Favorite quote:

                    There is nothing in the world so irresistibly contagious as laughter and good humor.

                    The Hunger Games: Catching Fire by Suzanne Collins

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                      Summary: After both Katniss and Peeta make it out of the 74th Hunger Games alive, they’re supposed to visit all the districts of Panem on a victory tour. This instantly turns dark, as people seem to take inspiration in how Katniss broke the rules to make it possible for two people to win, instead of just one, and a rebellion dwells underneath the surface. To nip this in the bud, the Capitol comes up with a terrible twist: All participants for the next year’s Hunger Games are to be drawn from a pool of previous victors, dragging Katniss and Peeta right back into the arena. Deadlier and trickier than ever before, the struggle for survival forces the tributes to join forces, and once again the grand scheme only unfolds to Katniss (and the reader) in the final pages of the book.

                      Favorite quote:

                      I wish I could freeze this moment, right here, right now and live in it forever.

                      Inkheart by Cornelia Funke

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                        Summary: When Meggie spots a stranger in front of her father Mo’s house, who’s a bookbinder, weird things begin to happen. Dustfinger, as the stranger and apparently old friend of Mo is called, seems to be a troublemaker, whom aunt Elinor isn’t happy to see, when the three arrive at her house full of books, where Mo has some work to do. Soon Meggie discovers that the perpetual presence of books in her life is no coincidence, as her father can make them come to life when reading out aloud…

                        Favorite quote:

                        Books have to be heavy because the whole world’s inside them.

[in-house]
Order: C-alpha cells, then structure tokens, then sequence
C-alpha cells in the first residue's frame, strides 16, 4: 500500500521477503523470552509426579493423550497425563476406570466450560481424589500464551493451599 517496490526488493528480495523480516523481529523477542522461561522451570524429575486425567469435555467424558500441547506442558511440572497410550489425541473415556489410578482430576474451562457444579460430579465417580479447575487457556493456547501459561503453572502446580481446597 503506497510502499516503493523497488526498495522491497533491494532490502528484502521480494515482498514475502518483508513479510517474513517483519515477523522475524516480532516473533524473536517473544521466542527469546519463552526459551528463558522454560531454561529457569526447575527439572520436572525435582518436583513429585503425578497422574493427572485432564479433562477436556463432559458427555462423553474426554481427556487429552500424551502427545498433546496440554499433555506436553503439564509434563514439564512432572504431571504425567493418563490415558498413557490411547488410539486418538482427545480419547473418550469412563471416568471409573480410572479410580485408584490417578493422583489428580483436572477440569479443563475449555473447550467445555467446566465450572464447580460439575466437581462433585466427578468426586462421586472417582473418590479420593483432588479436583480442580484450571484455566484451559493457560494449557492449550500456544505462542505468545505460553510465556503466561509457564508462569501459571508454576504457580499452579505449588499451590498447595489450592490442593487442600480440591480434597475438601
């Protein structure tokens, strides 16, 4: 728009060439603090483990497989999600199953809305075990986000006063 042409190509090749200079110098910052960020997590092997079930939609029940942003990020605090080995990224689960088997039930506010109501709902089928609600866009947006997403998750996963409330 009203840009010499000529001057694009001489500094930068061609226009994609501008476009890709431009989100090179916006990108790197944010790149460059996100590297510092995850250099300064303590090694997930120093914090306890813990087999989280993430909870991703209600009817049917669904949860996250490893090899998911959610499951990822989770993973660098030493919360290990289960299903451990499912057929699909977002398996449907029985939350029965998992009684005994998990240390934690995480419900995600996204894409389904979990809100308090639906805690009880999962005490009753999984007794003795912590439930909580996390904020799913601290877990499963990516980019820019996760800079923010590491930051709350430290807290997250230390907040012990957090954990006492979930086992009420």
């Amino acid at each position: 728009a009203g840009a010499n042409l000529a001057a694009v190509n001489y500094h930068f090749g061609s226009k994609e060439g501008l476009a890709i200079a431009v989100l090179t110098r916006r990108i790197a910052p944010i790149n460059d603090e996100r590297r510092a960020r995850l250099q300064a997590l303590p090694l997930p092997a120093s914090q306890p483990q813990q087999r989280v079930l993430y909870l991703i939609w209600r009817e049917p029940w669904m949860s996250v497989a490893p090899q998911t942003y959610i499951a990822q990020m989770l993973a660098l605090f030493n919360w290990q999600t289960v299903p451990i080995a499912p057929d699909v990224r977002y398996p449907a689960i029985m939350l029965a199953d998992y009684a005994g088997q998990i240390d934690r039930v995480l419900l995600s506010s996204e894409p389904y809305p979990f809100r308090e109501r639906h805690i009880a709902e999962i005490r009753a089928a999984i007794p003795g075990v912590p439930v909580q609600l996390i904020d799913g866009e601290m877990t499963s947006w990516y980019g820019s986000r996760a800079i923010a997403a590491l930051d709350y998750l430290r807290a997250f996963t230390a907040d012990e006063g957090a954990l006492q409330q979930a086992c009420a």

The Great Gatsby by F. Scott Fitzgerald

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                          Summary: In 1922, Nick Carraway takes a new job and moves to West Egg, a fictional village on Long Island. When he visits his cousin Daisy and her husband Tom, he meets the attractive, but cynical Jordan Baker, and soon finds out that the lavish lifestyle they all lead comes at many a terrible price, including infidelity, depression, alcoholism and identity crises. The mysterious millionaire owner of the mansion next door, Jay Gatsby, soon invites Nick to one of his extravagant parties, which Jay himself never attends. When Nick discovers they all have a shared history of romance, including his cousin Daisy and Jay, he tries to help reunite two estranged lovers, which ends in disaster.

                          Favorite quote:

                          Let us learn to show our friendship for a man when he is alive and not after he is dead.

                          Sherlock Holmes: A Study in Scarlet by Sir Arthur Conan Doyle

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                            Summary: This book introduces Sherlock Holmes and his companion and biographer Dr. John Watson, starting off with them meeting via a mutual friend and deciding to share the flat at 221B Baker Street, in order to save money. Next to Holmes obvious quirks, like experimenting with drugs and playing the violin in the middle of the night, Watson notices many guests come and go, who turn out to be Holmes’s clients.

                            When a Scotland Yard messenger arrives and requests help with a new murder case, Watson eventually persuades Holmes to investigate the crime scene and Holmes invites him to tag along. As the two analyze and interpret the odds and ends of the murder, the plot thickens and a second murder takes place. The hunt finds a sudden end in Holmes’s apartment, with the second part of the novel explaining the entire story leading up to the murderer’s malicious actions and capture, including how Holmes deciphered minute details and thus identified the suspect.

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                            Favorite quote:

                            What you do in this world is a matter of no consequence. The question is what can you make people believe you have done.

                            The Richest Man in Babylon by George Samuel Clason